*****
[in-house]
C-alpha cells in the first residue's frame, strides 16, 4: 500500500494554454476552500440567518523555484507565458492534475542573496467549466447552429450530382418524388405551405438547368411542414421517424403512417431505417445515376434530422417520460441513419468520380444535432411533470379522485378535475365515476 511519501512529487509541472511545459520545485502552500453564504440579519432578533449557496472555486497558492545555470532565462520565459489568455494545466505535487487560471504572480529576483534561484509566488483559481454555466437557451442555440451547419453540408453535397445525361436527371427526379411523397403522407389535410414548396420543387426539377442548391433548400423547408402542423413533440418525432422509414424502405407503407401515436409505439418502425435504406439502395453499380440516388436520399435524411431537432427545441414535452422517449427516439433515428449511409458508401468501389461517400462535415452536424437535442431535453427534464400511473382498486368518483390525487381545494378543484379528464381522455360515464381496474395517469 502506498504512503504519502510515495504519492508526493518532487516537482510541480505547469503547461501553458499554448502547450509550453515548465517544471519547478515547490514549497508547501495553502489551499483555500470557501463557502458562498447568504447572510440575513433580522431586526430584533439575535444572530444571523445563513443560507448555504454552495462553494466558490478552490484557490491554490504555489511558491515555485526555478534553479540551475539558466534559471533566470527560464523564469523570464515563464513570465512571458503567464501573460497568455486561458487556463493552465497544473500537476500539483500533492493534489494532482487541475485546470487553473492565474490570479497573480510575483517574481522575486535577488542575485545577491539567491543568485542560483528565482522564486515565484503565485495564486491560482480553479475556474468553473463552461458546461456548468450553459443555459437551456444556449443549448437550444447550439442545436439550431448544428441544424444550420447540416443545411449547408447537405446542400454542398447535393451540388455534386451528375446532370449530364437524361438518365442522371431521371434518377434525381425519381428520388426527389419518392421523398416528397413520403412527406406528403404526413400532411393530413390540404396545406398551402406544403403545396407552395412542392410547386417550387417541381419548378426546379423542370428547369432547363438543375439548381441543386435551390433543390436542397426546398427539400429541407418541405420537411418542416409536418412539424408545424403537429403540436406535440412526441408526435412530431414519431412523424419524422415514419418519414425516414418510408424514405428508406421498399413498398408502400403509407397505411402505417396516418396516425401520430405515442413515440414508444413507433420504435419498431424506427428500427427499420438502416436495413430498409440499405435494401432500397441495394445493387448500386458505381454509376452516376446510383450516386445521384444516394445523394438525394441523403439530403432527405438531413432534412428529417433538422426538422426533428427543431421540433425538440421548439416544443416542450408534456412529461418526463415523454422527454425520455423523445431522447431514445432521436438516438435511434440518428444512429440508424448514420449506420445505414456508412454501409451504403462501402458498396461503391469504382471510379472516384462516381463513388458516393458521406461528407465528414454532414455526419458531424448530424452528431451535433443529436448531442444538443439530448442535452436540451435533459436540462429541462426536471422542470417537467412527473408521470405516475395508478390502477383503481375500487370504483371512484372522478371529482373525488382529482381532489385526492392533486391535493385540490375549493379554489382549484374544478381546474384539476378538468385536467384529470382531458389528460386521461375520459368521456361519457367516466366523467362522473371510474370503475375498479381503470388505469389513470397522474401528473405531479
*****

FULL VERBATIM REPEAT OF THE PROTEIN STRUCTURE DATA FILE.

[in-house]
C-alpha cells in the first residue's frame, strides 16, 4: 500500500494554454476552500440567518523555484507565458492534475542573496467549466447552429450530382418524388405551405438547368411542414421517424403512417431505417445515376434530422417520460441513419468520380444535432411533470379522485378535475365515476 511519501512529487509541472511545459520545485502552500453564504440579519432578533449557496472555486497558492545555470532565462520565459489568455494545466505535487487560471504572480529576483534561484509566488483559481454555466437557451442555440451547419453540408453535397445525361436527371427526379411523397403522407389535410414548396420543387426539377442548391433548400423547408402542423413533440418525432422509414424502405407503407401515436409505439418502425435504406439502395453499380440516388436520399435524411431537432427545441414535452422517449427516439433515428449511409458508401468501389461517400462535415452536424437535442431535453427534464400511473382498486368518483390525487381545494378543484379528464381522455360515464381496474395517469 502506498504512503504519502510515495504519492508526493518532487516537482510541480505547469503547461501553458499554448502547450509550453515548465517544471519547478515547490514549497508547501495553502489551499483555500470557501463557502458562498447568504447572510440575513433580522431586526430584533439575535444572530444571523445563513443560507448555504454552495462553494466558490478552490484557490491554490504555489511558491515555485526555478534553479540551475539558466534559471533566470527560464523564469523570464515563464513570465512571458503567464501573460497568455486561458487556463493552465497544473500537476500539483500533492493534489494532482487541475485546470487553473492565474490570479497573480510575483517574481522575486535577488542575485545577491539567491543568485542560483528565482522564486515565484503565485495564486491560482480553479475556474468553473463552461458546461456548468450553459443555459437551456444556449443549448437550444447550439442545436439550431448544428441544424444550420447540416443545411449547408447537405446542400454542398447535393451540388455534386451528375446532370449530364437524361438518365442522371431521371434518377434525381425519381428520388426527389419518392421523398416528397413520403412527406406528403404526413400532411393530413390540404396545406398551402406544403403545396407552395412542392410547386417550387417541381419548378426546379423542370428547369432547363438543375439548381441543386435551390433543390436542397426546398427539400429541407418541405420537411418542416409536418412539424408545424403537429403540436406535440412526441408526435412530431414519431412523424419524422415514419418519414425516414418510408424514405428508406421498399413498398408502400403509407397505411402505417396516418396516425401520430405515442413515440414508444413507433420504435419498431424506427428500427427499420438502416436495413430498409440499405435494401432500397441495394445493387448500386458505381454509376452516376446510383450516386445521384444516394445523394438525394441523403439530403432527405438531413432534412428529417433538422426538422426533428427543431421540433425538440421548439416544443416542450408534456412529461418526463415523454422527454425520455423523445431522447431514445432521436438516438435511434440518428444512429440508424448514420449506420445505414456508412454501409451504403462501402458498396461503391469504382471510379472516384462516381463513388458516393458521406461528407465528414454532414455526419458531424448530424452528431451535433443529436448531442444538443439530448442535452436540451435533459436540462429541462426536471422542470417537467412527473408521470405516475395508478390502477383503481375500487370504483371512484372522478371529482373525488382529482381532489385526492392533486391535493385540490375549493379554489382549484374544478381546474384539476378538468385536467384529470382531458389528460386521461375520459368521456361519457367516466366523467362522473371510474370503475375498479381503470388505469389513470397522474401528473405531479